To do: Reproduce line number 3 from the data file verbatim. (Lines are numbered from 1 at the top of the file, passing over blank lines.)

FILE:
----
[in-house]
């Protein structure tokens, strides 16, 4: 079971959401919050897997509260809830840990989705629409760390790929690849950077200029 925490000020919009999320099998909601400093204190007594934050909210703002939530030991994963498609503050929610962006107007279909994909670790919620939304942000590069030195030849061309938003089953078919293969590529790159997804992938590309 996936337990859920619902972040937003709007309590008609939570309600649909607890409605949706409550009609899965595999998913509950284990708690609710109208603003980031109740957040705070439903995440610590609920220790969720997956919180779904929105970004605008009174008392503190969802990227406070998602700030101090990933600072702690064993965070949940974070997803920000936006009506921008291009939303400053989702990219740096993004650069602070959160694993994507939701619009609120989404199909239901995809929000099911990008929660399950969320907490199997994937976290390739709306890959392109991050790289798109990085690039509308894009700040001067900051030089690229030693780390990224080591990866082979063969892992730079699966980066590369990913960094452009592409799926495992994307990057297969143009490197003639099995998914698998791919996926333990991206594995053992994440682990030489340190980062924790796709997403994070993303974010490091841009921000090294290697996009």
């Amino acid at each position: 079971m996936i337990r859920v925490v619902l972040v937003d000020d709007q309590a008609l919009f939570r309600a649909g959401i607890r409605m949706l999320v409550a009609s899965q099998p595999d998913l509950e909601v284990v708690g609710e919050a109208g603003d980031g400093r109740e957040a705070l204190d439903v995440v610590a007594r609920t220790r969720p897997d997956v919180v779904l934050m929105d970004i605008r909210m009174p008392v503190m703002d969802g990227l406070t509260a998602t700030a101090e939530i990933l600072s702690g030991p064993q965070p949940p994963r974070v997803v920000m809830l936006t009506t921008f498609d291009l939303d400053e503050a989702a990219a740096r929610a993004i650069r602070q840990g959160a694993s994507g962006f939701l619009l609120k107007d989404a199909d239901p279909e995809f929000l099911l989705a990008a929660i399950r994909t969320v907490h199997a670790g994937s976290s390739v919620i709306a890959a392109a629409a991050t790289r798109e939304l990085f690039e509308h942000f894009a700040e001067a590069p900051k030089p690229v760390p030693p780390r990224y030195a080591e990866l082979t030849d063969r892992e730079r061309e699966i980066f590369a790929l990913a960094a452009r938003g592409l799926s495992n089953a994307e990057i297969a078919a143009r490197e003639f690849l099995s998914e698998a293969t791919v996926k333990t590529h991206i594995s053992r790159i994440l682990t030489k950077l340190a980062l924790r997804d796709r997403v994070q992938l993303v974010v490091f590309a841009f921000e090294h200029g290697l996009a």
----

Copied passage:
């Amino acid at each position: 079971m996936i337990r859920v925490v619902l972040v937003d000020d709007q309590a008609l919009f939570r309600a649909g959401i607890r409605m949706l999320v409550a009609s899965q099998p595999d998913l509950e909601v284990v708690g609710e919050a109208g603003d980031g400093r109740e957040a705070l204190d439903v995440v610590a007594r609920t220790r969720p897997d997956v919180v779904l934050m929105d970004i605008r909210m009174p008392v503190m703002d969802g990227l406070t509260a998602t700030a101090e939530i990933l600072s702690g030991p064993q965070p949940p994963r974070v997803v920000m809830l936006t009506t921008f498609d291009l939303d400053e503050a989702a990219a740096r929610a993004i650069r602070q840990g959160a694993s994507g962006f939701l619009l609120k107007d989404a199909d239901p279909e995809f929000l099911l989705a990008a929660i399950r994909t969320v907490h199997a670790g994937s976290s390739v919620i709306a890959a392109a629409a991050t790289r798109e939304l990085f690039e509308h942000f894009a700040e001067a590069p900051k030089p690229v760390p030693p780390r990224y030195a080591e990866l082979t030849d063969r892992e730079r061309e699966i980066f590369a790929l990913a960094a452009r938003g592409l799926s495992n089953a994307e990057i297969a078919a143009r490197e003639f690849l099995s998914e698998a293969t791919v996926k333990t590529h991206i594995s053992r790159i994440l682990t030489k950077l340190a980062l924790r997804d796709r997403v994070q992938l993303v974010v490091f590309a841009f921000e090294h200029g290697l996009a």